GrEEEning Hue: A Path to Sustainable Urban Development

Parks and historical sites in Viet Nam are major tourist draw cards but need careful management and protection. Photo credit: ADB.
Parks and historical sites in Viet Nam are major tourist draw cards but need careful management and protection. Photo credit: ADB.

Hue City in Viet Nam rolled out an action plan for urban development that targets environmental protection, improved livability, and new economic opportunities.


Making cities environmentally sustainable, livable, and economically viable is one of the great challenges of our times.

Hue City in Viet Nam aspires to become a world-class tourist destination and to increase tourist numbers from current levels of over 2 million a year, with the bulk of visitors drawn to the UNESCO World Heritage-listed Citadel and Imperial City sites.

These sites need significant rehabilitation and improved linkages to maximize their potential, while the city itself suffers from poor water quality, air pollution, and flooding during rainy months. The urban sewerage network covers only about 30% of the population, while Hue City also lacks a safe hazardous waste disposal site, and needs to expand its limited water treatment plants.

The city authorities believe tourism can drive the development of services such as lodging; food and beverage; culture and entertainment; and handicrafts; and in combination with health care and education can grow and strengthen the services sector overall. Services, not manufacturing, is seen as the economic base of the future Thua Thien Hue city.

In response to these challenges, Hue City has adopted a new GrEEEn cities approach to urban planning and development that brings together measures to protect and sustain the environment, ensure the livability of the city, and to generate new economic opportunities.

An action plan based on the GrEEEn cities three “Es” formula (environment, economy and equity) has now been drawn up with technical assistance support from the Asian Development Bank (ADB). It lays out step-by-step measures to achieve Hue’s sustainable urban development goals.

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Meet the experts

  • Sonia Chand Sandhu    
    Senior Advisor to the Vice-President for Knowledge Management and Sustainable Development, Asian Development Bank

    Sonia Chand Sandhu, an environmental engineer and climate resilience and sustainability specialist, has 23 years of international development experience in environmental sustainability, resilience, and integrated institutional solutions for management of multisector infrastructure operations at ADB, the World Bank (South Asia and Africa), and in the private sector. At ADB, she led the GrEEEn Cities Initiative for secondary cities in Southeast Asia for balanced urban transformation and developed innovative knowledge solutions for climate resilience in the Greater Mekong Subregion.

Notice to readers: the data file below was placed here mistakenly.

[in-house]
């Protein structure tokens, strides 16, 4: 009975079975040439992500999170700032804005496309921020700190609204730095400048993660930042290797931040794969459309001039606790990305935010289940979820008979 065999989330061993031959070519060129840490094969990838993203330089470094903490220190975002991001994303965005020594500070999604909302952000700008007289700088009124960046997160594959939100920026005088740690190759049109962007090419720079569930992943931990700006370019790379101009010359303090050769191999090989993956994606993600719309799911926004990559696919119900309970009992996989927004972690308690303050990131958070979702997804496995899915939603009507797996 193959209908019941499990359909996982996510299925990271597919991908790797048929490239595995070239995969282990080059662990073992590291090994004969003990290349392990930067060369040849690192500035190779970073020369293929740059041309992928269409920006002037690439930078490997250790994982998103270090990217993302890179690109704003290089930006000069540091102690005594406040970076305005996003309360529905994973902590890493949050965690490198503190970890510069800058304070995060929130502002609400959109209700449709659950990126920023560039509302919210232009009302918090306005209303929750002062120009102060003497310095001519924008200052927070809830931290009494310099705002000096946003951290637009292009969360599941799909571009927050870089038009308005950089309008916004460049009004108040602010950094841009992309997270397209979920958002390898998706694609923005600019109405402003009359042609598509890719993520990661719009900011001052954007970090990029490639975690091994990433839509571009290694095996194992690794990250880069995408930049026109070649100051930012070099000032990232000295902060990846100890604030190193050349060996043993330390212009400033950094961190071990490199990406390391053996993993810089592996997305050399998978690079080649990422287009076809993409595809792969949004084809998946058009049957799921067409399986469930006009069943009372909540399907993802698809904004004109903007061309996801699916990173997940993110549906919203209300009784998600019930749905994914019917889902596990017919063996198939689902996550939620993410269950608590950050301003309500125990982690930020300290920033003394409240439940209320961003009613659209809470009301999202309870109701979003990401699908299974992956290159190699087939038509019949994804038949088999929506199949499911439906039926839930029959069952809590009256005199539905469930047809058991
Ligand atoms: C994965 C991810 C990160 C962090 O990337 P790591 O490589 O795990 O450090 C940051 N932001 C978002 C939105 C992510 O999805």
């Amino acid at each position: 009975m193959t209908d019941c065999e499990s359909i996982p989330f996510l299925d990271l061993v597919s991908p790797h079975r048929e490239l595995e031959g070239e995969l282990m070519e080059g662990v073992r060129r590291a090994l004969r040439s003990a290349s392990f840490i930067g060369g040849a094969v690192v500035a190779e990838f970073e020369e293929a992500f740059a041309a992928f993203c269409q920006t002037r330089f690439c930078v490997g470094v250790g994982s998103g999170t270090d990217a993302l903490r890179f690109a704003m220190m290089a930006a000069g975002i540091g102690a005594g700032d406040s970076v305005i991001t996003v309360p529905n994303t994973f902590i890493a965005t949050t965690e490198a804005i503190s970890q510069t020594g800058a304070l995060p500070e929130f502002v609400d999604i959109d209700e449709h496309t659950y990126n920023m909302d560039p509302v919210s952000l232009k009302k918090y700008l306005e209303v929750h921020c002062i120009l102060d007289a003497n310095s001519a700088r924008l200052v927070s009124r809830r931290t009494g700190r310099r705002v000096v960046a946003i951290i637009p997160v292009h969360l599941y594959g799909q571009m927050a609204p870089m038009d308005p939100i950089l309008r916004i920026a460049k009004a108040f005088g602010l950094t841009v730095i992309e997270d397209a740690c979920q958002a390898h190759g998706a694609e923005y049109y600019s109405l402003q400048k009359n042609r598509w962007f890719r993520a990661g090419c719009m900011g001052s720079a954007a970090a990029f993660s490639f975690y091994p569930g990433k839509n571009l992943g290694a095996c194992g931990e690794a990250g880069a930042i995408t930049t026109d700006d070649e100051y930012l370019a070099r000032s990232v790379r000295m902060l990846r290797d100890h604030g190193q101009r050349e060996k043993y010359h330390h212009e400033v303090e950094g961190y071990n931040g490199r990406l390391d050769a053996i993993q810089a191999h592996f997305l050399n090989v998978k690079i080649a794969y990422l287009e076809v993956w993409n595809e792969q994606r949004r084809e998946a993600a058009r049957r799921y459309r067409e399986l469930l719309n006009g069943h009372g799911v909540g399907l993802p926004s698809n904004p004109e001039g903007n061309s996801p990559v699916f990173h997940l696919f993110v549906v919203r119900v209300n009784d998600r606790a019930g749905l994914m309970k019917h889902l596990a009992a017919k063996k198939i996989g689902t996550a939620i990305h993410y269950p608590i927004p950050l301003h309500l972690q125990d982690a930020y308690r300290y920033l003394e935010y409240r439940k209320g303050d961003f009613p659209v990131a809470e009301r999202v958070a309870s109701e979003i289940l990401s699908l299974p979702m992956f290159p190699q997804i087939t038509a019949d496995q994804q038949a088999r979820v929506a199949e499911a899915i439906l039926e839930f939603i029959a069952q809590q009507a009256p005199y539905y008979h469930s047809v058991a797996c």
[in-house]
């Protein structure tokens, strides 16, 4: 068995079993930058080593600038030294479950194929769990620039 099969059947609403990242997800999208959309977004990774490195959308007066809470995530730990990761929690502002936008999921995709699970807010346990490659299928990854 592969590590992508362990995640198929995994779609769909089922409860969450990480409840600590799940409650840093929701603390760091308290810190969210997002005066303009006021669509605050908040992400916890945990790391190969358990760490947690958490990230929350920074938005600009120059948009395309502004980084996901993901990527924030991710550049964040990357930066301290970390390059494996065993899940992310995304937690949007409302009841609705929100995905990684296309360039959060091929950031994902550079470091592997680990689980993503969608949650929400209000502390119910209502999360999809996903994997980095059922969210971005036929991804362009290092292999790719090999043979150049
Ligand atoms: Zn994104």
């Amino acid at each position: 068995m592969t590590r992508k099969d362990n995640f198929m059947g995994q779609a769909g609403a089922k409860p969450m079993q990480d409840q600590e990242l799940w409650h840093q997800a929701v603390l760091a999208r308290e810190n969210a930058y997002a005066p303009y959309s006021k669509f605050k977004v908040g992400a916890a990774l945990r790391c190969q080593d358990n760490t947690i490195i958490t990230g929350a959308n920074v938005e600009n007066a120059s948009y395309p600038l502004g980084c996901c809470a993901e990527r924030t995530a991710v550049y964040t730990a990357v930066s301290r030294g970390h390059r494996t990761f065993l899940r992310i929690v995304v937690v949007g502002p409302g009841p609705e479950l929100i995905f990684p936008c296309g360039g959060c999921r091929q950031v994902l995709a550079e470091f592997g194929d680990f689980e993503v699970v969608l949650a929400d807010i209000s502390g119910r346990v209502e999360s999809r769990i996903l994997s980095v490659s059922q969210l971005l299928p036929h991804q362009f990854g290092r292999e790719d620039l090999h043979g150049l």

• Ramola Naik Singru    
    Urban Development Specialist, Urban Development and Water Division, Central and West Asia Department, Asian Development Bank

    Ramola Naik Singru supports ADB's urban sector development with a focus on integrated development for Livable Cities. She co-led the preparation of the framework for National Urban Assessments and the Inclusive Cities toolkit under ADB's Urban Operational Plan 2012-2020, and co-led ADB's GrEEEn Cities Initiative in Southeast Asia to develop GrEEEn City Action Plans. Ms. Singru is interested in engaging with people to take ownership for shaping their cities, and exploring the interface between urban development, urban-rural linkages, and regional integration.

   Viet Nam, Environment, Urban development
   Last updated: October 2016



The views expressed in these articles are those of the authors and do not necessarily reflect the views of the Asian Development Bank, its management, its Board of Directors, or its members.

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